For blood:tissue partitioning a QSPR algorithm has been developed by DeJongh et al. (1997) in which the distribution of compounds between blood and human body tissues as a function of water and lipid content of tissues and the n-octanol:water partition coefficient (Kow) is described.
Using this for decamethyltetrasiloxane predicts that it will distribute into the main body compartments as follows: fat >> brain > liver ≈ kidney > muscle.
Table 5.1: Tissue:blood partition coefficients
There are no data regarding the metabolism of decamethyltetrasiloxane. Genetic toxicity tests in vitro showed no observable differences in effects with and without metabolic activation for decamethyltetrasiloxane.
The metabolism of silanes and siloxanes is influenced by the chemistry of silicon, and it is fundamentally different from that of carbon compounds. These differences are due to the fact that silicon is more electropositive than carbon; Si-Si bonds are less stable than C-C bonds and Si-O bonds form very readily, the latter due to their high bond energy. Functional groups such as -OH, -CO2H, and -CH2OH are commonly seen in organic drug metabolites. If such functionalities are formed from siloxane metabolism, they will undergo rearrangement with migration of the Si atom from carbon to oxygen. Consequently, alpha hydroxysilanes may isomerise to silanols and this provides a mechanism by which very polar metabolites may be formed from highly hydrophobic alkylsiloxanes in relatively few metabolic steps.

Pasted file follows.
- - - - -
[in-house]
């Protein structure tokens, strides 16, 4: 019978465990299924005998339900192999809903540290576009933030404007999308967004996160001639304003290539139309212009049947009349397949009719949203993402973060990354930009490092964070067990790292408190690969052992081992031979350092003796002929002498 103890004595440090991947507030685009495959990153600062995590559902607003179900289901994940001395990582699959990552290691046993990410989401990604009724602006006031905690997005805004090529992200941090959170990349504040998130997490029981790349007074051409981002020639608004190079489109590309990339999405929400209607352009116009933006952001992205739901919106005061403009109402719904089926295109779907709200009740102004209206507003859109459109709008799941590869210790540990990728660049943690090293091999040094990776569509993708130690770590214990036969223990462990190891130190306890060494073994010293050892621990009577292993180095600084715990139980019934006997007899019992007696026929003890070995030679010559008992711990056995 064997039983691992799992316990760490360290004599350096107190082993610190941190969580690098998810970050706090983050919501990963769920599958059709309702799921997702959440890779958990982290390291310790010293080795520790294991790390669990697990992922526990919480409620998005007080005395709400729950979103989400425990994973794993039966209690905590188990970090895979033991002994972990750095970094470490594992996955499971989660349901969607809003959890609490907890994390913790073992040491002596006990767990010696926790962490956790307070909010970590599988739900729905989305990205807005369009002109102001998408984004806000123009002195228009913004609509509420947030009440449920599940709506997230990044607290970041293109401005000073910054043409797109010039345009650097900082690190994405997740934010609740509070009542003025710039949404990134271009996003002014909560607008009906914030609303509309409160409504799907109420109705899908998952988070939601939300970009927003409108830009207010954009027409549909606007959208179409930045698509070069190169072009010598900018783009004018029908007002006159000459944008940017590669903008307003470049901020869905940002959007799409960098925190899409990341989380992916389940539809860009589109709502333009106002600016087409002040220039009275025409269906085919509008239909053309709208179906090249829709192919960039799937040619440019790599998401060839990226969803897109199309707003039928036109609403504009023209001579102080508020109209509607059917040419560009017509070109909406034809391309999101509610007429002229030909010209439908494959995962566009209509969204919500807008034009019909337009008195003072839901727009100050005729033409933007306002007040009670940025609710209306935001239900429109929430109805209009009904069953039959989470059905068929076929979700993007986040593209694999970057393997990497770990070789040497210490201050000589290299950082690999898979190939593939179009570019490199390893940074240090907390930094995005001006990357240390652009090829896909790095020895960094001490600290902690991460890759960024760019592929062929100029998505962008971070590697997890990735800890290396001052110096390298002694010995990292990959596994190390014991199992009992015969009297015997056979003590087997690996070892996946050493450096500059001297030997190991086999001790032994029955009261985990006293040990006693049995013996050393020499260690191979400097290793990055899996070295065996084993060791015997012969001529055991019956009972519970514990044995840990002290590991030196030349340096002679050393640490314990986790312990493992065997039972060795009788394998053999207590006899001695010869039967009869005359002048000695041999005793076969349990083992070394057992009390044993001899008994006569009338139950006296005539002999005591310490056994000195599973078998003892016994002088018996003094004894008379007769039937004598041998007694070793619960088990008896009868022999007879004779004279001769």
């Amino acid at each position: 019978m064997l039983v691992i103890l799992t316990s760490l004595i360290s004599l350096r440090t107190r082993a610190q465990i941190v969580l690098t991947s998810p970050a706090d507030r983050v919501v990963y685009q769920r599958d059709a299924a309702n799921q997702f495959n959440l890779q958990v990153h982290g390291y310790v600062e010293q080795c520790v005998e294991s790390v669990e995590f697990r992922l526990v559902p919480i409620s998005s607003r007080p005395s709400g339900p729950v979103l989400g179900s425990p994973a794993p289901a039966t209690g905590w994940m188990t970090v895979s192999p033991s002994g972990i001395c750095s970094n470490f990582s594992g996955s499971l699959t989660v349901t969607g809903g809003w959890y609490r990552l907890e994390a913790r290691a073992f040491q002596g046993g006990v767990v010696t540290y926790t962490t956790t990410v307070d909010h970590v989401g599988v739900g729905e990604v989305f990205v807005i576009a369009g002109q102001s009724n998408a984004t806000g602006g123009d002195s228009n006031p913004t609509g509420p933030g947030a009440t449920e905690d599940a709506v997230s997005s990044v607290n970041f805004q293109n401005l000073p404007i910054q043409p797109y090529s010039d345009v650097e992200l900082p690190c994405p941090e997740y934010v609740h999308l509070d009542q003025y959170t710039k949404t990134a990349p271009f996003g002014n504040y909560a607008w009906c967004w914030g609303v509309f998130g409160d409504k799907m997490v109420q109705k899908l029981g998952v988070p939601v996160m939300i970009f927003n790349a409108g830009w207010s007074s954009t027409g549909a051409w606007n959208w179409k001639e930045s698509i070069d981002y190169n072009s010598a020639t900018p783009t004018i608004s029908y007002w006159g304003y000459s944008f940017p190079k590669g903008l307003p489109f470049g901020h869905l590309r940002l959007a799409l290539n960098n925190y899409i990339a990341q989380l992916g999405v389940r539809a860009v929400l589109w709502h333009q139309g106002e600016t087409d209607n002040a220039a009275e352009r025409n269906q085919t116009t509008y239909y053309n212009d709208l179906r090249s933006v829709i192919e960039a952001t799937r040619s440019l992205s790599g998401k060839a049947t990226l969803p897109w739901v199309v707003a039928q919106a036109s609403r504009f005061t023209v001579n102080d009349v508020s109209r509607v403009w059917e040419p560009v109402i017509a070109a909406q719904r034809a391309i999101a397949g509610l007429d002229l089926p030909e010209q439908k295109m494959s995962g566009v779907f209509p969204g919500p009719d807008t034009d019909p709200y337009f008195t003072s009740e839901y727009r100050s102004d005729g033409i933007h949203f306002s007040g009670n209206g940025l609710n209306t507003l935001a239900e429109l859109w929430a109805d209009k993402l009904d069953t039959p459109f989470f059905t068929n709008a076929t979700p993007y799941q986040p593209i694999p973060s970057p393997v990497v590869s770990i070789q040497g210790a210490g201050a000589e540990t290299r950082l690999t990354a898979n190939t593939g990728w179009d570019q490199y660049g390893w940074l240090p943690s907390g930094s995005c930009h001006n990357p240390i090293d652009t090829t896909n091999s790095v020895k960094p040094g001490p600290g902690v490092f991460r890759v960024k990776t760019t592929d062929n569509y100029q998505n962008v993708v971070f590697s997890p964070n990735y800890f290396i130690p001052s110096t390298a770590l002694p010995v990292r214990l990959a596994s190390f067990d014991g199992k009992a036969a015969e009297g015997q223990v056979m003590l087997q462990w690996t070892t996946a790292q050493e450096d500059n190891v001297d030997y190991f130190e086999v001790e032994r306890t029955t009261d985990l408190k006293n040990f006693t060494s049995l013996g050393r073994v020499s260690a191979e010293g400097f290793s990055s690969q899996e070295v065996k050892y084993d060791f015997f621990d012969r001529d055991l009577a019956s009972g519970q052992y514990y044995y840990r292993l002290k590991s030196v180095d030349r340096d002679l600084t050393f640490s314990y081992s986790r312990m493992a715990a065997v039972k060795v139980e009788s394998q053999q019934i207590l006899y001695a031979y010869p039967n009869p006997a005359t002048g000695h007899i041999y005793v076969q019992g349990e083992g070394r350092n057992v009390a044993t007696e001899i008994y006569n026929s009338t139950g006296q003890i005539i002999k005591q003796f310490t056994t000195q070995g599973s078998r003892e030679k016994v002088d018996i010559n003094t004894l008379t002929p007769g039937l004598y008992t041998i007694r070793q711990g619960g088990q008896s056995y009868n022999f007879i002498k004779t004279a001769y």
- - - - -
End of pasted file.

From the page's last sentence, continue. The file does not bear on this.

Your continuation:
Urinalysis conducted in the inhalation toxicokinetics study (Dow Corning Corporation, 2008a) on L2 demonstrated that several peaks were present, but none corresponded to the retention time of the parent. Primary metabolites detected were 1,3-bis(hydroxymethyl)tetramethyldisiloxane combined with an unknown metabolite with retention time of 26.6 minutes (61%; 6-12 h sample). Other metabolites that were detected at greater than 5% were hydroxymethyldimethylsilanol (14%), dimethylsilanediol (14%) and trimethylsilanol (6%).
Also, following oral exposure to L2 the following are among the major metabolites identified in urine (Dow Corning Corporation, 2001): Me2Si(OH)2; HOMe2SiCH2OH; HOCH2Me2SiOSiMe2CH2OH (predominant); HOCH2Me2SiOSiMe3; HOMe2SiOSiMe3; Me3SiOH. Besides these there were also three other metabolites: HOMe2SiOSiMe2CH2OH; 2,2,5,5-tetramethyl-2,5-disila-1,3-dioxalene and 2,2,5,5-tetramethyl-1,4-dioxa-2,5-disilacyclohexane inferred from GC-MS analyses. Their presence in the HPLC metabolite profile was not established. No parent L2 was present in urine.
Based on the structural similarity between L2 and L4, corresponding metabolites are likely to be formed following L4 metabolism.
A determinant of the extent of urinary excretion is the soluble fraction in blood. QPSRs as developed by De Jongh et al. (1997) using log Kow as an input parameter, calculate the solubility in blood based on lipid fractions in the blood assuming that human blood contains 0.7% lipids.
Using the algorithm, the soluble fraction of the decamethyltetrasiloxane in blood is <1%. Therefore, decamethyltetrasiloxane itself would not be eliminated in urine. However, according to data for the related substance, L2 (Dow Corning Corporation, 2008a) the majority of systemically absorbed L2 (3% of applied dose) was eliminated in the urine or expired volatiles and urinary excretion consisted of entirely polar metabolites. The primary route of elimination was in expired volatiles and 71% of this radioactivity was attributed to parent L2 with the remainder as metabolites.
Renwick A. G. (1993) Data-derived safety factors for the evaluation of food additives and environmental contaminants.Fd. Addit. Contam.10: 275-305.
Meulenberg, C.J. and H.P. Vijverberg, Empirical relations predicting human and rat tissue:air partition coefficients of volatile organic compounds. Toxicol Appl Pharmacol, 2000. 165(3): p. 206-16.
De Jongh, J., H.J. Verhaar, and J.L. Hermens, A quantitative property-property relationship (QPPR) approach to estimate in vitro tissue-blood partition coefficients of organic chemicals in rats and humans. Arch Toxicol, 1997.72(1): p. 17-25.